20 minutes later, I was called in. The young female staff in front of me was dyed-hair blonde, garish-clad, with a soupçon of ill-educated tone when she addressed me. She had a look to my ID card, then, without looking at me, uttered: ‘something’s wrong with the card?’. I surprised myself into answering ironically, but I was even more surprised to note she did not response to my pique.

- ‘My family name was mis-typed. You people made a mistake and I had a hard time trying to correct it’

- ‘It can’t be helped. Oh wait… (She compares papers and card) there’s nothing wrong with your card.’

- ‘If I may. there’s a space here that should not be there. Someone was being incompetent at the central, or here when I applied last July. You people should check your paperwork more carefully’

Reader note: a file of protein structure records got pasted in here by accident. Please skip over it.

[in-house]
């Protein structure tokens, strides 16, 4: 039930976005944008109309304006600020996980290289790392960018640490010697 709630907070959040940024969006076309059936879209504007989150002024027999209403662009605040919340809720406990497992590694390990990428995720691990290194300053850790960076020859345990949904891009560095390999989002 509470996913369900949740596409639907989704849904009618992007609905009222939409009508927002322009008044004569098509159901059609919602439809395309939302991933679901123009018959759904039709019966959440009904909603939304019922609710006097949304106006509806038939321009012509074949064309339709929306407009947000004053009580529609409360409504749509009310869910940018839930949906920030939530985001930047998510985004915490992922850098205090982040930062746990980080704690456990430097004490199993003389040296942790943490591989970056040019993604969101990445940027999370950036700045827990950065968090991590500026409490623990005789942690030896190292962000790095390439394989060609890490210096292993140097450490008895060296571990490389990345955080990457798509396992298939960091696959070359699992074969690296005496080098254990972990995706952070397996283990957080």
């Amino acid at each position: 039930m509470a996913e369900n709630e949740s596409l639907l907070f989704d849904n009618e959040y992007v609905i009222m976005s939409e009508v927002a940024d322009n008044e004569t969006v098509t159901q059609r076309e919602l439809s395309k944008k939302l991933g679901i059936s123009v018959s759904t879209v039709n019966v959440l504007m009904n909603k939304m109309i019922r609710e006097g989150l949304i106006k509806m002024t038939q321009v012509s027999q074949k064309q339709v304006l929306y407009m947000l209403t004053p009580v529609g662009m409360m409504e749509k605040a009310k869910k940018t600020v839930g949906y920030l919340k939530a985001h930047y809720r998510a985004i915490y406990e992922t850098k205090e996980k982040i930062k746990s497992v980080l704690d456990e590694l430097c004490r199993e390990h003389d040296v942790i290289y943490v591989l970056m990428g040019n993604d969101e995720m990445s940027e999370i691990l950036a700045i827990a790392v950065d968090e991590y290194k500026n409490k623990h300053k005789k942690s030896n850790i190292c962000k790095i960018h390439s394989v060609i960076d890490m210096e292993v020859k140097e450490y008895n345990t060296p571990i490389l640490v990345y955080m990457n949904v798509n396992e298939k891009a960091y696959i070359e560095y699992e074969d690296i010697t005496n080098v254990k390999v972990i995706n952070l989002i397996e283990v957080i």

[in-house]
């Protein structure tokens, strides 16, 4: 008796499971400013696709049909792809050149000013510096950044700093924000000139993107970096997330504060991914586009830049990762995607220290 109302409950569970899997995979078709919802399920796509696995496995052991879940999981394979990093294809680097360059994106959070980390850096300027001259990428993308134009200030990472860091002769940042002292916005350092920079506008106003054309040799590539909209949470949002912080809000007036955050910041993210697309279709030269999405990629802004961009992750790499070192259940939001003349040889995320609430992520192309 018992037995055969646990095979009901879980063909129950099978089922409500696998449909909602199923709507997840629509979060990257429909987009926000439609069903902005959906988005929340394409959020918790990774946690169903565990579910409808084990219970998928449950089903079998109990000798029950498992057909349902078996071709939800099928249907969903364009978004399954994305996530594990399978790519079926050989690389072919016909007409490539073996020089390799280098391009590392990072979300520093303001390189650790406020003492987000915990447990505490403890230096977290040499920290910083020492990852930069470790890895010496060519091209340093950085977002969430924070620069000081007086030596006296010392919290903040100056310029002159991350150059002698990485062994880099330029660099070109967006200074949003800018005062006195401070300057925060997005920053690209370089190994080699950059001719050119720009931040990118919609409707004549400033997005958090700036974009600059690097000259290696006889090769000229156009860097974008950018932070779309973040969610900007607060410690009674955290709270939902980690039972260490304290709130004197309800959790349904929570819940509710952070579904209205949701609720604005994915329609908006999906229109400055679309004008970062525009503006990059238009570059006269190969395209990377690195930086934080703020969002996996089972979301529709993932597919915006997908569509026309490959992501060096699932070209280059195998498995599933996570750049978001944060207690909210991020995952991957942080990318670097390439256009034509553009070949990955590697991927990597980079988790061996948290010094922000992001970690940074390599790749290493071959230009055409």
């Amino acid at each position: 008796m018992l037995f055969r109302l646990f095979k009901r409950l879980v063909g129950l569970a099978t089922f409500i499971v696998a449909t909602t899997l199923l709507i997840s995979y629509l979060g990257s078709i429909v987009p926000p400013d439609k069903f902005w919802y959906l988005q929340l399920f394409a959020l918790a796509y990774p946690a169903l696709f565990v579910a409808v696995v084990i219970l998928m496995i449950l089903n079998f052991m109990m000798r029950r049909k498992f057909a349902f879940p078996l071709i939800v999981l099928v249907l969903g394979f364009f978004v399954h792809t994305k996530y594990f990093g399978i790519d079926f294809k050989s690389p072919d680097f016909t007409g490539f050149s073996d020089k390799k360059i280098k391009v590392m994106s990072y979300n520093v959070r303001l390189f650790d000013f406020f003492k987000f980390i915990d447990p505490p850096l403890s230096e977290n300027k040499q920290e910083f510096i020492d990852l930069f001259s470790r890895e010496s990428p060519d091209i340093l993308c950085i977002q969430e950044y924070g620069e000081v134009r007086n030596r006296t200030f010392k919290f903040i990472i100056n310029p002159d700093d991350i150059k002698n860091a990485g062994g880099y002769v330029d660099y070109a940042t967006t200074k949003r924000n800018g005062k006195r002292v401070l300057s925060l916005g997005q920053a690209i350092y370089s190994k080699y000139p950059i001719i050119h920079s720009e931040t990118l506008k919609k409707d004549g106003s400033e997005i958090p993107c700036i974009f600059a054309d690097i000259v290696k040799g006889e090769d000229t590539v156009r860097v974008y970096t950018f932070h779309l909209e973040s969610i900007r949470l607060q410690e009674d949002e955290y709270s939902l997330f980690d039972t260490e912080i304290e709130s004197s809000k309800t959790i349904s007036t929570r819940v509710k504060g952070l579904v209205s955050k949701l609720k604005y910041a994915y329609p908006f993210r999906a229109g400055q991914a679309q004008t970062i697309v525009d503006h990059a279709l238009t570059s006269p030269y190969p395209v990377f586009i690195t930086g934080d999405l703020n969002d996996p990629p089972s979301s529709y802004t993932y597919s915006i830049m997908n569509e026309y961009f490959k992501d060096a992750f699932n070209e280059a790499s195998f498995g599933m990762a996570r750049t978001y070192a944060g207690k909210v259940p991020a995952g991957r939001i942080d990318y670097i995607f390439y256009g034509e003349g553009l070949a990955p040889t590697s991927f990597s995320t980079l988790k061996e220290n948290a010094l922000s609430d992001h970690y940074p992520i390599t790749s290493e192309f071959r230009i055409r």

At that point, I felt I my nudge was unbearable to her. She had to assert her authority back. She had to rebalance things up, to show who’s the boss. But I had the taste of open rebellion in my mouth, and I was not ready to give it up.

-’What do you mean, incompetence?’

-’I mean some of your colleagues were sloppy in transcribing my family name. My parents and others pay for your wages, you know. And you just had a pay rise, so please do make sure you do not screw up this time’

My line must have had an effect on her, because she retreated carefully into her redoubt of papers, while her co-workers looked me up in an estranged manner: ‘who’s that young lad ?’ I had crossed a line in confronting the staff with their own incompetence. But right now, they had so much work they did not pay much time to my calculated insolence.  Fingerprints went down fairly quickly. In ten days, I will have to go to the central station to claim my ID back, and resume my dignity as a would-be citizen of this country.